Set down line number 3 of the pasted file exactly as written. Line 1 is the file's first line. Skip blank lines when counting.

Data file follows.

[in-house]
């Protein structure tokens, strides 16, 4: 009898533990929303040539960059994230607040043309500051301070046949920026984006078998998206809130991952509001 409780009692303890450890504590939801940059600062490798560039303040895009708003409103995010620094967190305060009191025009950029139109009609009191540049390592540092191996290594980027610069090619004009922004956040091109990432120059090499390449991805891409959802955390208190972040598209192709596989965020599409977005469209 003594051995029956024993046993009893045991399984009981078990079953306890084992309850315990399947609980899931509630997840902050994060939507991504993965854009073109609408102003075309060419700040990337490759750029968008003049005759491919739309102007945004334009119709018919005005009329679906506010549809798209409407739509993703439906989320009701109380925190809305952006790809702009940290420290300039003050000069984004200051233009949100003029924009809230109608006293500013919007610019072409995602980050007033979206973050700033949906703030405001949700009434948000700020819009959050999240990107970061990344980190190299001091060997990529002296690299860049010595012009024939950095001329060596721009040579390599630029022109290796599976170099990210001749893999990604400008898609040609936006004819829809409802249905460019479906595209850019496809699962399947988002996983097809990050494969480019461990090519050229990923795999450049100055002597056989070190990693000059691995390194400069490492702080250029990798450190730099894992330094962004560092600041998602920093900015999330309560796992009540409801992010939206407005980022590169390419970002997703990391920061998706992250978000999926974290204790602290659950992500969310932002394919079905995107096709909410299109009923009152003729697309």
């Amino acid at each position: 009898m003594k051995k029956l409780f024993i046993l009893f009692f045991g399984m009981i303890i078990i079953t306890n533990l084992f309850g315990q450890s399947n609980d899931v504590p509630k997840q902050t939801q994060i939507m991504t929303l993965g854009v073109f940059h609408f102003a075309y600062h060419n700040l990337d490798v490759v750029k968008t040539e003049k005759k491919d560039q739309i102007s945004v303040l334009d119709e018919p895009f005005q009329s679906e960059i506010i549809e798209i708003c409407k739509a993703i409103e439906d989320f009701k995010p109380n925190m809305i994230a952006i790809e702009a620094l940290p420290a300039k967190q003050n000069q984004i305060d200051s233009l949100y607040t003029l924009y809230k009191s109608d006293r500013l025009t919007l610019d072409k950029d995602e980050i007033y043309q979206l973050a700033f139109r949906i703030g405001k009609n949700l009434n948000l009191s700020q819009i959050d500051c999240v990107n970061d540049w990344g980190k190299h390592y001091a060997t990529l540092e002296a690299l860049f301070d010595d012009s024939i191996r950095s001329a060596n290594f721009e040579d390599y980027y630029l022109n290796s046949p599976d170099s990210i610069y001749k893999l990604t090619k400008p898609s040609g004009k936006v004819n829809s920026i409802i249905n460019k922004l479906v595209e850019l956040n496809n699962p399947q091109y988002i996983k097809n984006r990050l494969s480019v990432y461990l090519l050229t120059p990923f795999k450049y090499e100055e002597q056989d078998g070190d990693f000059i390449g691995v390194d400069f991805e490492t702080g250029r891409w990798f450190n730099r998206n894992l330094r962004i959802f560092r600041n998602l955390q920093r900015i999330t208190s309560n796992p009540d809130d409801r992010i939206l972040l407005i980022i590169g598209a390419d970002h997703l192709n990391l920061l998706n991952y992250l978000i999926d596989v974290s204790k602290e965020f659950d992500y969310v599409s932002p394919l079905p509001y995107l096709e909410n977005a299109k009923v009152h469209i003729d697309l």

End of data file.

């Amino acid at each position: 009898m003594k051995k029956l409780f024993i046993l009893f009692f045991g399984m009981i303890i078990i079953t306890n533990l084992f309850g315990q450890s399947n609980d899931v504590p509630k997840q902050t939801q994060i939507m991504t929303l993965g854009v073109f940059h609408f102003a075309y600062h060419n700040l990337d490798v490759v750029k968008t040539e003049k005759k491919d560039q739309i102007s945004v303040l334009d119709e018919p895009f005005q009329s679906e960059i506010i549809e798209i708003c409407k739509a993703i409103e439906d989320f009701k995010p109380n925190m809305i994230a952006i790809e702009a620094l940290p420290a300039k967190q003050n000069q984004i305060d200051s233009l949100y607040t003029l924009y809230k009191s109608d006293r500013l025009t919007l610019d072409k950029d995602e980050i007033y043309q979206l973050a700033f139109r949906i703030g405001k009609n949700l009434n948000l009191s700020q819009i959050d500051c999240v990107n970061d540049w990344g980190k190299h390592y001091a060997t990529l540092e002296a690299l860049f301070d010595d012009s024939i191996r950095s001329a060596n290594f721009e040579d390599y980027y630029l022109n290796s046949p599976d170099s990210i610069y001749k893999l990604t090619k400008p898609s040609g004009k936006v004819n829809s920026i409802i249905n460019k922004l479906v595209e850019l956040n496809n699962p399947q091109y988002i996983k097809n984006r990050l494969s480019v990432y461990l090519l050229t120059p990923f795999k450049y090499e100055e002597q056989d078998g070190d990693f000059i390449g691995v390194d400069f991805e490492t702080g250029r891409w990798f450190n730099r998206n894992l330094r962004i959802f560092r600041n998602l955390q920093r900015i999330t208190s309560n796992p009540d809130d409801r992010i939206l972040l407005i980022i590169g598209a390419d970002h997703l192709n990391l920061l998706n991952y992250l978000i999926d596989v974290s204790k602290e965020f659950d992500y969310v599409s932002p394919l079905p509001y995107l096709e909410n977005a299109k009923v009152h469209i003729d697309l």